Grayson Murray's parents release statement, say son 'took his own life'

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By stefan armitage

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Remember, if you or someone you know is struggling or in crisis, help is available. Call or text 988 or visit 988lifeline.org.

The parents of golf pro Grayson Murray have released a statement following the sudden death of their son at the age of 30.

Murray's death was confirmed on Saturday (May 25) in a statement by PGA Tour officials - who confirmed that the 30-year-old had died earlier that morning.

"We were devastated to learn – and are heartbroken to share – that PGA TOUR player Grayson Murray passed away this morning," a statement from PGA TOUR Commissioner Jay Monahan read. "The PGA TOUR is a family, and when you lose a member of your family, you are never the same.

"We mourn Grayson and pray for comfort for his loved ones."

Murray during the first round of the Charles Schwab Challenge. Credit: Tim Heitman / Getty

Now, Grayson's parents - Eric and Terry Murray - have issued a statement, confirming that their son died by suicide.

"We have spent the last 24 hours trying to come to terms with the fact that our son is gone," the statement read, per BBC News. "It's surreal that we not only have to admit it to ourselves, but that we also have to acknowledge it to the world. It's a nightmare.

"We have so many questions that have no answers. But one. Was Grayson loved? The answer is yes. By us, his brother Cameron, his sister Erica, all of his extended family, by his friends, by his fellow players and - it seems - by many of you who are reading this. He was loved and he will be missed."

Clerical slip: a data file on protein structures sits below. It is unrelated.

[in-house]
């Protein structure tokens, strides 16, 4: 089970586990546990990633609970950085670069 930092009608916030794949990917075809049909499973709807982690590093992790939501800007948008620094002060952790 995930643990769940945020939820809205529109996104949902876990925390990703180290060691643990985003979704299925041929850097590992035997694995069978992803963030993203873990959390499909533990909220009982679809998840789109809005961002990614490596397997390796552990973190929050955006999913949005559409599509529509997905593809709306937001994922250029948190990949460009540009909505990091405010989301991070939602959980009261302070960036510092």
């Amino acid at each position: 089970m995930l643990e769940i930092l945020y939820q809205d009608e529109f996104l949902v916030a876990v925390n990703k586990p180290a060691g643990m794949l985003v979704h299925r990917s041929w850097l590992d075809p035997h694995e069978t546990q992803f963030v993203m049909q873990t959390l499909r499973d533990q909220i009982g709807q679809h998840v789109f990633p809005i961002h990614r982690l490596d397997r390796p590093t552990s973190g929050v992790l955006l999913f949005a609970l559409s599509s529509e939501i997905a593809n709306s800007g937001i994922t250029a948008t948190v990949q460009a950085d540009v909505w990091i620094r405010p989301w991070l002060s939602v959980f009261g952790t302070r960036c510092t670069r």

Credit: Kevin C. Cox / Getty

"We would like to thank the PGA Tour and the entire world of golf for the outpouring of support," Murray's parents continued. "Life wasn't always easy for Grayson, and although he took his own life, we know he rests peacefully now.

"Please respect our privacy as we work through this incredible tragedy, and please honour Grayson by being kind to one another. If that becomes his legacy, we could ask for nothing else."

Murray - a two-time PGA Tour winner - had long been open about his struggles.

Back in January, he revealed he had been sober for eight months following battles with alcoholism and mental health struggles.

Murray also announced on social media back in 2021 that he had started receiving treatment for alcohol addiction.

Murray sadly "took his own life" according to his parents. Credit: Alex Slitz / Stringer / Getty

But prior to his death, Murray was engaged to be married, had embraced Christianity, and had been appointed to the 16-member Player Advisory Council.